Short Watch Thoughts - III The Missing Magic
Two things made the original iPhone so incredible:1
- It could do incredible things that no “phone” had ever done before.
- It did a very good job of disguising the slow things that it couldn’t do well right off the bat. (think checker box web views in original Safari)
I think that the Apple watch compares very favorably on item #1, but too often fails at #2 (thinking spinner when trying to launch the simplest of apps). Additionaly, it may be that the acceptable delay is shorter than it is on a phone, since we are so accustomed to responsive phones, and because holding your arm up while looking at a postage-stamp sized screen quickly becomes unpleasant.
Obviously, passing data between the phone and the watch is REALLY hard to do. I wouldn’t suggest otherwise. But that is the constraint around which Apple either needs to impose a simpler paradigm on its users, or figure out how to fake it magically. This is the type of minor detail that so often gives users and fans a small moment of catching their breath when Apple seems to pull off something impossible.2
Here’s a dumb idea inspired by my thinking about the delay in text parsing: maybe, any time a user initiates anything that takes more than half a second, there is a system-based guarantee that if the user drops their wrist and doesn’t move on, that the watch will give them a designated tap them to indicate that the app/action is ready for use. It would at least solve the problem of users feeling frustrated waiting an unknown amount of time with their arm propped up like Walter Kornbluth. I don’t know if it’s a good idea, but it has a lot of appeal for me.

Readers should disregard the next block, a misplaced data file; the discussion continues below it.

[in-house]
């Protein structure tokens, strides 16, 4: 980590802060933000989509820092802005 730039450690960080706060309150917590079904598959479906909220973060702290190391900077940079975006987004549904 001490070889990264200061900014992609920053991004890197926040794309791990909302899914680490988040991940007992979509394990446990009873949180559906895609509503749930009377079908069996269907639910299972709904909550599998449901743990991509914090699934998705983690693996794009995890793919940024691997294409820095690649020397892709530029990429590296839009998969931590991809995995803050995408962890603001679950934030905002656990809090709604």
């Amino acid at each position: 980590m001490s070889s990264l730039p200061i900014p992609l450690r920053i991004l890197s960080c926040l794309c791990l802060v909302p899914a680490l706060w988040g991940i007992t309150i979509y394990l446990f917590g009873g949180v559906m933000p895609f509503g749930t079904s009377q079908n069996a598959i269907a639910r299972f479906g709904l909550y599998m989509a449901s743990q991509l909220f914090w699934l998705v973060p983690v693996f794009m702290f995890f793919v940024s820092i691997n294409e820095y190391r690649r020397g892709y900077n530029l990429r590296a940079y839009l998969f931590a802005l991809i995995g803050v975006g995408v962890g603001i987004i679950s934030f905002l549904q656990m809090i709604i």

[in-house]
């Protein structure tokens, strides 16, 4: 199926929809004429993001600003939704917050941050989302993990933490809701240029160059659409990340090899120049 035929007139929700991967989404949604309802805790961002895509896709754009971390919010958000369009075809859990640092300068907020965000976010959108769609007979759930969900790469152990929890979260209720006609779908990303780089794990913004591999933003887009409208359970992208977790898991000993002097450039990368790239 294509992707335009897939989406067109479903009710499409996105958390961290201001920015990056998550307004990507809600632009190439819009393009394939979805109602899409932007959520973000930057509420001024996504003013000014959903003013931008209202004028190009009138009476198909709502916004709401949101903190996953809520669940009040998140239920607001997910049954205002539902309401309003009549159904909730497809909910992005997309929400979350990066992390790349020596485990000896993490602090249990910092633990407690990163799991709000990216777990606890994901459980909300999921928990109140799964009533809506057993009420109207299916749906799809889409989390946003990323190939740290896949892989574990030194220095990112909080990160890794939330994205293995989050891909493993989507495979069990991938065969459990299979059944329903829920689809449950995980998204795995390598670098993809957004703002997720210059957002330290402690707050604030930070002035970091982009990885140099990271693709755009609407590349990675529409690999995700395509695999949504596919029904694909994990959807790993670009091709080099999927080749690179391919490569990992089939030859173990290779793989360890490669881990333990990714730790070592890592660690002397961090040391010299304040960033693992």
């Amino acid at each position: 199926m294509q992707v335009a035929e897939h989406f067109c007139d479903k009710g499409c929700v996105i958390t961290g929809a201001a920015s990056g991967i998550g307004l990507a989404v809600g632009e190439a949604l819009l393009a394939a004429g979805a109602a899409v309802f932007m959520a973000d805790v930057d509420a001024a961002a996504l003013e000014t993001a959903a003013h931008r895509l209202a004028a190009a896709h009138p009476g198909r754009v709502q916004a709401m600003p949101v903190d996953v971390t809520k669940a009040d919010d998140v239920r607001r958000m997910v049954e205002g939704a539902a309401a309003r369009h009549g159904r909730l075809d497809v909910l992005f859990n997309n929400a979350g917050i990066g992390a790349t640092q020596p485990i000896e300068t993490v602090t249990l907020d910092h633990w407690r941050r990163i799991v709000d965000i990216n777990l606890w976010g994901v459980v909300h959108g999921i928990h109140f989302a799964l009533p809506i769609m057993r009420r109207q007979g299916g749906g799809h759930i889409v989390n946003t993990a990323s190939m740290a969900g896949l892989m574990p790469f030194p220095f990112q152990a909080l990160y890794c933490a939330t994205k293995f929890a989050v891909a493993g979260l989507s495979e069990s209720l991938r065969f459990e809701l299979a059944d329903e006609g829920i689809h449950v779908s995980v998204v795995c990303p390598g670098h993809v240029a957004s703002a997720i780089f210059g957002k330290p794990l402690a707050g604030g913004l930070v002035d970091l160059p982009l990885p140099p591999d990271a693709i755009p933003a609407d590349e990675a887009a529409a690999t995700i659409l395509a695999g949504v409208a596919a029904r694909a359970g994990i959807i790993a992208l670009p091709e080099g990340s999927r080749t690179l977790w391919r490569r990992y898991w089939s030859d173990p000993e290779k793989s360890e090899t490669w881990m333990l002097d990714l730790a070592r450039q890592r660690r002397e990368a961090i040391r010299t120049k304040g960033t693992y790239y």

Among an incredibly long list of things… ↩
There is another post in here probably about Apple’s success being related to successfully pulling off existing “impossible” but commonly held ideas (a flat computer that you hold in your hand), rather than coming up with new whiz-bang ideas (live-photos). ↩